His favourite music is U2, Alison Moyet and Dire Straits.

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MAGAZINE ARCHIVE : SHOOT – 14.9.1985

England’s new star striker Gary Lineker shares cover space with Ian Rush, ahead of a vital week of World Cup Qualifiers, with Rush stating that Wales will destroy Scotland.

Rush gets a double page spread, saying that Wales will win and set up a Play-Off against a team from Oceania, due to Scotland missing the suspended Graeme Souness.

Unsurprisingly, Scotland think they will get the win, according to Shoot columnist Willie Miller.

The match ended in a 1-1 draw, a result which sent Scotland into a Play-Off against Australia, which they won 2-0 on aggregate to reach the World Cup in Mexico.

The game will be remembered for the death of Scotland manager Jock Stein, who collapsed on the touchline moments before the final whistle.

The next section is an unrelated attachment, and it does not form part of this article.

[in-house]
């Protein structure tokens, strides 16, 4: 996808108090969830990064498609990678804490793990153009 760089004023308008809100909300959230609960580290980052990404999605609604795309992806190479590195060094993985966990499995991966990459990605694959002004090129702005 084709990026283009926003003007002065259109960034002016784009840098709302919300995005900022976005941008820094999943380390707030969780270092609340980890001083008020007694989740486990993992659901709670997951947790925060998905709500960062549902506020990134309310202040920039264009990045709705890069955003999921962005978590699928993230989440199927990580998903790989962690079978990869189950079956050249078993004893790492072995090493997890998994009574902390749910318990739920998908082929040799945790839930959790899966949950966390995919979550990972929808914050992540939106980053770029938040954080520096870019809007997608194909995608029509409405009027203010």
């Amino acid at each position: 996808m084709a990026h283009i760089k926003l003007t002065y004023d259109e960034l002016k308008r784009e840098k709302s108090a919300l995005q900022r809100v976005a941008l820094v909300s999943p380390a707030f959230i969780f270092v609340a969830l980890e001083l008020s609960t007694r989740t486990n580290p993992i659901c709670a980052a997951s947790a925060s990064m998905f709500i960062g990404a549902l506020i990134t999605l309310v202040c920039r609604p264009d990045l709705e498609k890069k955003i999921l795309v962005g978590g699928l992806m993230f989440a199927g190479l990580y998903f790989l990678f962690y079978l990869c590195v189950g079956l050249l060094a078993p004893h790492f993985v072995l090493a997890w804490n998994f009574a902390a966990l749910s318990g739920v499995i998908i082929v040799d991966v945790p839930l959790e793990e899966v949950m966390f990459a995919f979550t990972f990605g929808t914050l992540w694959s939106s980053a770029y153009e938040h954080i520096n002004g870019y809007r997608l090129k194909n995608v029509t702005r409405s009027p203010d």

Sammy McIlroy gets interviewed about Northern Ireland’s game in Turkey, expecting Turkey to provide difficult opponents despite losing 8-0 to England earlier in the group.

Kevin Sheedy gets interviewed about Republic Of Ireland’s chances of reaching the World Cup, stating that they can do it. Sheedy had yet to win an away game in his international career, and would need to start doing so, with trips to Switzerland and Soviet Union coming up.

England’s game against Romania is previewed, with manager Bobby Robson singing the praises of Gary Lineker, who had only made his international debut earlier that year.

Bryan Robson uses his column to focus on players who are aiming to head to Mexico next summer, such as Adrian Heath, Paul Walsh, Peter Davenport, Steve Williams and Remi Moses.

Celtic’s new star Alan McInally gets a double page spread, while Rangers also get a double page spread. Well, Queens Park Rangers.

Justin Fashanu also gets a profile as he hopes to get Brighton promoted from the Second Division.

Charlie Nicholas uses his column to express his fears after Scotland manager Jock Stein considers picking only domestic based players after having problems getting access to English based players.